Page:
The College of Science, Engineering and Technology offers majors in biology, chemistry (including biochemistry, business chemistry, and chemical physics), computer science and information systems, electrical engineering, mathematical sciences, mechanical engineering, physics, and optical physics.
Deborah R. Huntley is the dean of the college.
Wickes Hall is named for Harvey Randall Wickes, and is the main administrative center on campus.
Brown Hall is named for Maurice E. Brown. It houses faculty offices and classrooms.
The Zahnow Library is named for Melvin J. Zahnow. It houses over 200,000 print volumes and over 400,000 non-print items.
The Arbury Fine Arts Center is named for Ned and Dorothy Arbury. It houses classrooms and other facilities for the fine arts, including the Marshall M. Fredericks Sculpture Museum.
The Herbert Dow Doan Science Building is named for Herbert Dow Doan, and houses classrooms, faculty offices, teaching labs and research labs, as well as an on-campus Starbucks.
Curtiss Hall is named for Charles B. Curtiss, a long-time member of the Board of Control. Groening Commons, the large atrium inside Curtiss Hall, is named for William A. Groening.
Pioneer Hall, the home of the College of Science, Engineering and Technology, was completed in 1978 and recently underwent a large renovation. It is "certified green" by the U.S. Green Building Council, the first building in mid-Michigan to be so recognized.
The Regional Education Center is home to the College of Education.
The Health and Human Services Building is home to the College of Health and Human Services. The building incorporates the largest aqua-thermal heating/cooling system in the state of Michigan to reduce energy costs by over 35%.
The Doan Center houses the Marketplace at Doan, the main dining hall, and other student-related activities. It is named for Leland I. Doan.
The Ryder Center is the main athletic building on campus and also houses classrooms. It is named for Jack McBride Ryder.
The Covenant MedExpress is a $2.6 million clinic open to SVSU students and the public. It is part of a partnership with Covenant Healthcare and has X-ray and lab facilities.
(In order of construction)
The governing authority of the university is the Board of Control, established by the Michigan Constitution and by statute consisting of eight members appointed by the Governor of Michigan for eight-year terms. The university is considered a political subdivision of the state government and, thus, is exempt from federal income tax.
The president of the university is elected by the Board of Control, to whom the Board delegates the authority to conduct university business except certain items specified in the Board's bylaws. The president is ex officio a non-voting member of the Board. The president has a staff consisting of the four vice presidents; the deans of the colleges; the Executive Director of Information Technology; the Special Assistant to the President for Diversity Programs; the Special Assistant to the President for International Programs; the Special Assistant to the President for Government Relations; the Executive Assistant to the President/Planning Officer; the University Ombudsman; and the Assistant Vice President for Academic Affairs.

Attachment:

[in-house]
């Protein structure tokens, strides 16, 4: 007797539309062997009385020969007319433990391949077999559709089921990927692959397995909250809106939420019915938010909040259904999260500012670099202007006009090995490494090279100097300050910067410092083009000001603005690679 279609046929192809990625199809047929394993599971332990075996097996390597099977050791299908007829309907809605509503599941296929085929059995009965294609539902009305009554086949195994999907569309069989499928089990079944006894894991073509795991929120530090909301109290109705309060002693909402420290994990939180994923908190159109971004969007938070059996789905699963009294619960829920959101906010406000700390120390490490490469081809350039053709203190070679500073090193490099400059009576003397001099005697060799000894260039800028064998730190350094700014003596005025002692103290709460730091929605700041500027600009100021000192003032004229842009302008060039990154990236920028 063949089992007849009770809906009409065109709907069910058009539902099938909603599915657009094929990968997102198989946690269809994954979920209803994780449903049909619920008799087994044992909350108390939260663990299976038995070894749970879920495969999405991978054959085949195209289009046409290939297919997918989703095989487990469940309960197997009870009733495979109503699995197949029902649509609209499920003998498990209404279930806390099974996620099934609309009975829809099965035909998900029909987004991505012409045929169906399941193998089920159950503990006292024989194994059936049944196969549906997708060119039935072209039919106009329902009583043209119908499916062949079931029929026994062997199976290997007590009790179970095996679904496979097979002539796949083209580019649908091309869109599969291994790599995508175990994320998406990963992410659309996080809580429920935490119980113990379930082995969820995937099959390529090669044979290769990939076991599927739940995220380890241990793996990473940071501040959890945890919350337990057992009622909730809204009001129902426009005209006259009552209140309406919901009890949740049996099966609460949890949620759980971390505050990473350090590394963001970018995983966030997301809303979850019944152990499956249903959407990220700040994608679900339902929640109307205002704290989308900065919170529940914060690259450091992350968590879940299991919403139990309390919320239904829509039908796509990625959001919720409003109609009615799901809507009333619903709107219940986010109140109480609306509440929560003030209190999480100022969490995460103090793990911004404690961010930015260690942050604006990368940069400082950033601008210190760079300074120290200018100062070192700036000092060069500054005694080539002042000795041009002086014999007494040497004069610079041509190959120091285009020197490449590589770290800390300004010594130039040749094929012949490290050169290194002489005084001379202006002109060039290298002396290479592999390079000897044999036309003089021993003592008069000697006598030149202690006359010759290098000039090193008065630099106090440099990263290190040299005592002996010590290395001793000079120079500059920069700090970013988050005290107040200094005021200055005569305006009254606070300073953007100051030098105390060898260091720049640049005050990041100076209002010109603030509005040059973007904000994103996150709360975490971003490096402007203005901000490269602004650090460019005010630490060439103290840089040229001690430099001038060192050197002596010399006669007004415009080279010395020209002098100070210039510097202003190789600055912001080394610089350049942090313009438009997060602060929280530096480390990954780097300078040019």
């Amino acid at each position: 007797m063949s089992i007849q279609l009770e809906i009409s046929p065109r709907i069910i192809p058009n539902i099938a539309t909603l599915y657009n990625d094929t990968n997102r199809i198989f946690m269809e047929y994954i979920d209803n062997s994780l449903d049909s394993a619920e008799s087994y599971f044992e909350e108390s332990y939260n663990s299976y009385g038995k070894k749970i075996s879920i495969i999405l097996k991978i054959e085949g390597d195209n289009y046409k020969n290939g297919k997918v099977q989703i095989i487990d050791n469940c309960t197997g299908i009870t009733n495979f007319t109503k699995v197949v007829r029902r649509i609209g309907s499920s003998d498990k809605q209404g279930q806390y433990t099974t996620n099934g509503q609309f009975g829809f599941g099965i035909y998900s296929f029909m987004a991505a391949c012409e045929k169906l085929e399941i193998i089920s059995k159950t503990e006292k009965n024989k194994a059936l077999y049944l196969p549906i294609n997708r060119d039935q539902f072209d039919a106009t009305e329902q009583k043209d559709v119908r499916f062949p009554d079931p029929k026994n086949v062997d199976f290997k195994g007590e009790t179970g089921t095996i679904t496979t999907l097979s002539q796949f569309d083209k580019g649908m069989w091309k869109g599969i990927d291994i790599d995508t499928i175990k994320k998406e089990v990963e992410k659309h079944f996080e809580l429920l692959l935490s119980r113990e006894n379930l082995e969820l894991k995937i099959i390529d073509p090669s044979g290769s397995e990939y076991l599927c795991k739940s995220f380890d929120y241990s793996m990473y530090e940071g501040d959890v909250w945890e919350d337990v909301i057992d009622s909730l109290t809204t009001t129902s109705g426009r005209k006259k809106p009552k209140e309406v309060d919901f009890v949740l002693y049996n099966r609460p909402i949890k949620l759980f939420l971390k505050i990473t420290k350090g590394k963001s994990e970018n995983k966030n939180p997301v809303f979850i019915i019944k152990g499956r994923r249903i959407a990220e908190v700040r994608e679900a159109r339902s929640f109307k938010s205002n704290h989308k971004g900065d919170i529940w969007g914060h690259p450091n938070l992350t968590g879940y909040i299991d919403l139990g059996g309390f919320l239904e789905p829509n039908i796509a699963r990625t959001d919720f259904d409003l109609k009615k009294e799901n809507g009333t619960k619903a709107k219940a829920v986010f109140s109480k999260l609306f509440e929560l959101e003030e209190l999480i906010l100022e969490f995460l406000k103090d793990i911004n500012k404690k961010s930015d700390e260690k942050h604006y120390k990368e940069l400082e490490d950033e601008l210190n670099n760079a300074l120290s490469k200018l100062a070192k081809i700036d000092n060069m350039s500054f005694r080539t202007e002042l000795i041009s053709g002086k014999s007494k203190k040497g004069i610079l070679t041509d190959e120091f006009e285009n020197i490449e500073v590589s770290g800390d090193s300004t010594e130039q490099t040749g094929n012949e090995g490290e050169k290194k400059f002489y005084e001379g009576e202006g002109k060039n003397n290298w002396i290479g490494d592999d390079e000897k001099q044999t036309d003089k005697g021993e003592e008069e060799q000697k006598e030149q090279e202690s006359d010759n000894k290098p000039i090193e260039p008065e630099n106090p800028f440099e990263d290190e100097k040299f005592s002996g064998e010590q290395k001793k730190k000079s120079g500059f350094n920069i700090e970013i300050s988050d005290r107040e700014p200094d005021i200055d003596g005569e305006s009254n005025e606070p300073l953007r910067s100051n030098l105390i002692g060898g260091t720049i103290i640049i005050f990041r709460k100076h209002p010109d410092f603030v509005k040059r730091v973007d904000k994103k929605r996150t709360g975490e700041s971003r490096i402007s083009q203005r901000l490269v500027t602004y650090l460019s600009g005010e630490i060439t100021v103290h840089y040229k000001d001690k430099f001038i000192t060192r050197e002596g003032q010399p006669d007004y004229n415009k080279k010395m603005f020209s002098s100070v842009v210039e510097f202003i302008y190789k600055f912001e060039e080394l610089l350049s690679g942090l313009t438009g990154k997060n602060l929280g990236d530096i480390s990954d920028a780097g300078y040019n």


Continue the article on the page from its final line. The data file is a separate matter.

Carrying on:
2004 data puts the General Fund at $67 million. The sources include: state appropriations (42%, or $28.1 million), tuition & fees (55.2%, or $36.8 million) and "other sources" (2.8%, or $1.9 million).
SVSU's 2004 'self study'(link is broken) provides detail concerning the university's financials and other miscellaneous information.
The 2004 budget includes a cut of $1.3 million from the 2003 budget. Attempts have been made to avoid future budget cuts by means of raising tuition costs. This has sparked controversy, as SVSU has always prided itself on being a university with a very high quality/cost ratio; i.e. the quality of education has ostensibly and historically been more than commensurate with the price of attending the university. The university's mission statement reflects this belief.
As of Winter 2010, per credit hour charges for in-state students is $229.00. Out of state and non-resident aliens pay $557.30 per hour. 
The Saginaw Valley State University fields 16 varsity teams at The NCAA Division II level as members of the Great Lakes Intercollegiate Athletic Conference (GLIAC). The Cardinals compete in the following sports:
The Junior Varsity football program dates to 1974; the Varsity football started in 1975, as did the marching band. The school song is "Cardinal Fight", written by Thomas Root.
Basketball Final Four:
Famous graduates of SVSU include the following: